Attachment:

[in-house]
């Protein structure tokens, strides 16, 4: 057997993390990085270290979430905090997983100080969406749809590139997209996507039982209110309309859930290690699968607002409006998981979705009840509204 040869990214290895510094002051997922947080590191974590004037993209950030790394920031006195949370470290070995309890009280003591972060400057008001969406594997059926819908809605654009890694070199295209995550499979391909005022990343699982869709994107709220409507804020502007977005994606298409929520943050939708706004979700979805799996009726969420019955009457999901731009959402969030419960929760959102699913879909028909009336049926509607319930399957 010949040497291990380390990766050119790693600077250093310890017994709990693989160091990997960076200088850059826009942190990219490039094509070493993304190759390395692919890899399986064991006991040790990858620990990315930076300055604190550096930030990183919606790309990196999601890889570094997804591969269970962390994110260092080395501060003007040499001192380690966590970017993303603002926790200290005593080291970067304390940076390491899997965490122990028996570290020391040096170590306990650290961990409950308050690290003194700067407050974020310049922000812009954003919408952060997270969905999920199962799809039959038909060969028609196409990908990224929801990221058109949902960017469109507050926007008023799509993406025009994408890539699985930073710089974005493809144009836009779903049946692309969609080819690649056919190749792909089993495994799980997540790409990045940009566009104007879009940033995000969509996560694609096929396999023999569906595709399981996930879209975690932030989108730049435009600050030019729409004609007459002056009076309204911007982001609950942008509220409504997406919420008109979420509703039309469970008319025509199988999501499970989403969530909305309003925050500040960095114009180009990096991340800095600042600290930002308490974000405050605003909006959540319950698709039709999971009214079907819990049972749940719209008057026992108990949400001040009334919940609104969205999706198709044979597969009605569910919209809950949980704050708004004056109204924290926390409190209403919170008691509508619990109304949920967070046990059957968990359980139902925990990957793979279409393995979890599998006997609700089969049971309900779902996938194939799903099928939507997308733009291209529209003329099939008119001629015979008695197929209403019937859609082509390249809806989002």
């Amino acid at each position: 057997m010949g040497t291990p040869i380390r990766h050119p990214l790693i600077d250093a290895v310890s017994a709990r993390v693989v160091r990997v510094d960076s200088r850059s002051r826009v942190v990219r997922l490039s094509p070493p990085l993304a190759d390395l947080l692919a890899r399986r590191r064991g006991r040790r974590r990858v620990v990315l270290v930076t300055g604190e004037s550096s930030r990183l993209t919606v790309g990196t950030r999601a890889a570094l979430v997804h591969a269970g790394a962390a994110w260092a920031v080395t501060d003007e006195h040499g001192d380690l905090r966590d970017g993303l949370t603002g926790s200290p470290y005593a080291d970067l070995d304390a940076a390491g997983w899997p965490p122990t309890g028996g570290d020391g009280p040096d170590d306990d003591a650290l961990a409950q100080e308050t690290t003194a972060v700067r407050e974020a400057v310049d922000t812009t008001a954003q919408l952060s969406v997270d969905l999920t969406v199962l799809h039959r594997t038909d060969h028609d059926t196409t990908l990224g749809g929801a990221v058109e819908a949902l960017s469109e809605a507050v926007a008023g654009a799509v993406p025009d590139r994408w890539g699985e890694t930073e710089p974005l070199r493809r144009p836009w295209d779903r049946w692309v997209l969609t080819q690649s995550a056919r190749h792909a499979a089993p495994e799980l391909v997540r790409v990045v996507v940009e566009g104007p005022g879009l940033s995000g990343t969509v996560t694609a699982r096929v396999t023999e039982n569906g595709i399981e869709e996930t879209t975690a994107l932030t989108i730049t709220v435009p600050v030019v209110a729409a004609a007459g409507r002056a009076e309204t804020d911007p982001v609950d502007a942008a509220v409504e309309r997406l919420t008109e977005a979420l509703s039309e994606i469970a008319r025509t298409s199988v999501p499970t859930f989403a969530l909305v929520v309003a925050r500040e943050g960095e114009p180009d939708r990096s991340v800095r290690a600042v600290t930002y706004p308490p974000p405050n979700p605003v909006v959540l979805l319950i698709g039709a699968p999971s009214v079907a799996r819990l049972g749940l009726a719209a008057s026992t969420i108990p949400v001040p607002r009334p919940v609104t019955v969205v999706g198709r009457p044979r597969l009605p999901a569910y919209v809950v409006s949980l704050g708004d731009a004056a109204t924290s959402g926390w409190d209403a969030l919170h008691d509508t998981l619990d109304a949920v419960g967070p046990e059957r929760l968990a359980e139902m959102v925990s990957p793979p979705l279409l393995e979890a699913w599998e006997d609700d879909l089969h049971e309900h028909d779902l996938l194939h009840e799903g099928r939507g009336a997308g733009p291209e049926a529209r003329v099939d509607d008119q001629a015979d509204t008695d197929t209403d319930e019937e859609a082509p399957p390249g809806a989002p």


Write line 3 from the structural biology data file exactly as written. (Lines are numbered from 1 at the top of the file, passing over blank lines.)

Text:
């Amino acid at each position: 057997m010949g040497t291990p040869i380390r990766h050119p990214l790693i600077d250093a290895v310890s017994a709990r993390v693989v160091r990997v510094d960076s200088r850059s002051r826009v942190v990219r997922l490039s094509p070493p990085l993304a190759d390395l947080l692919a890899r399986r590191r064991g006991r040790r974590r990858v620990v990315l270290v930076t300055g604190e004037s550096s930030r990183l993209t919606v790309g990196t950030r999601a890889a570094l979430v997804h591969a269970g790394a962390a994110w260092a920031v080395t501060d003007e006195h040499g001192d380690l905090r966590d970017g993303l949370t603002g926790s200290p470290y005593a080291d970067l070995d304390a940076a390491g997983w899997p965490p122990t309890g028996g570290d020391g009280p040096d170590d306990d003591a650290l961990a409950q100080e308050t690290t003194a972060v700067r407050e974020a400057v310049d922000t812009t008001a954003q919408l952060s969406v997270d969905l999920t969406v199962l799809h039959r594997t038909d060969h028609d059926t196409t990908l990224g749809g929801a990221v058109e819908a949902l960017s469109e809605a507050v926007a008023g654009a799509v993406p025009d590139r994408w890539g699985e890694t930073e710089p974005l070199r493809r144009p836009w295209d779903r049946w692309v997209l969609t080819q690649s995550a056919r190749h792909a499979a089993p495994e799980l391909v997540r790409v990045v996507v940009e566009g104007p005022g879009l940033s995000g990343t969509v996560t694609a699982r096929v396999t023999e039982n569906g595709i399981e869709e996930t879209t975690a994107l932030t989108i730049t709220v435009p600050v030019v209110a729409a004609a007459g409507r002056a009076e309204t804020d911007p982001v609950d502007a942008a509220v409504e309309r997406l919420t008109e977005a979420l509703s039309e994606i469970a008319r025509t298409s199988v999501p499970t859930f989403a969530l909305v929520v309003a925050r500040e943050g960095e114009p180009d939708r990096s991340v800095r290690a600042v600290t930002y706004p308490p974000p405050n979700p605003v909006v959540l979805l319950i698709g039709a699968p999971s009214v079907a799996r819990l049972g749940l009726a719209a008057s026992t969420i108990p949400v001040p607002r009334p919940v609104t019955v969205v999706g198709r009457p044979r597969l009605p999901a569910y919209v809950v409006s949980l704050g708004d731009a004056a109204t924290s959402g926390w409190d209403a969030l919170h008691d509508t998981l619990d109304a949920v419960g967070p046990e059957r929760l968990a359980e139902m959102v925990s990957p793979p979705l279409l393995e979890a699913w599998e006997d609700d879909l089969h049971e309900h028909d779902l996938l194939h009840e799903g099928r939507g009336a997308g733009p291209e049926a529209r003329v099939d509607d008119q001629a015979d509204t008695d197929t209403d319930e019937e859609a082509p399957p390249g809806a989002p």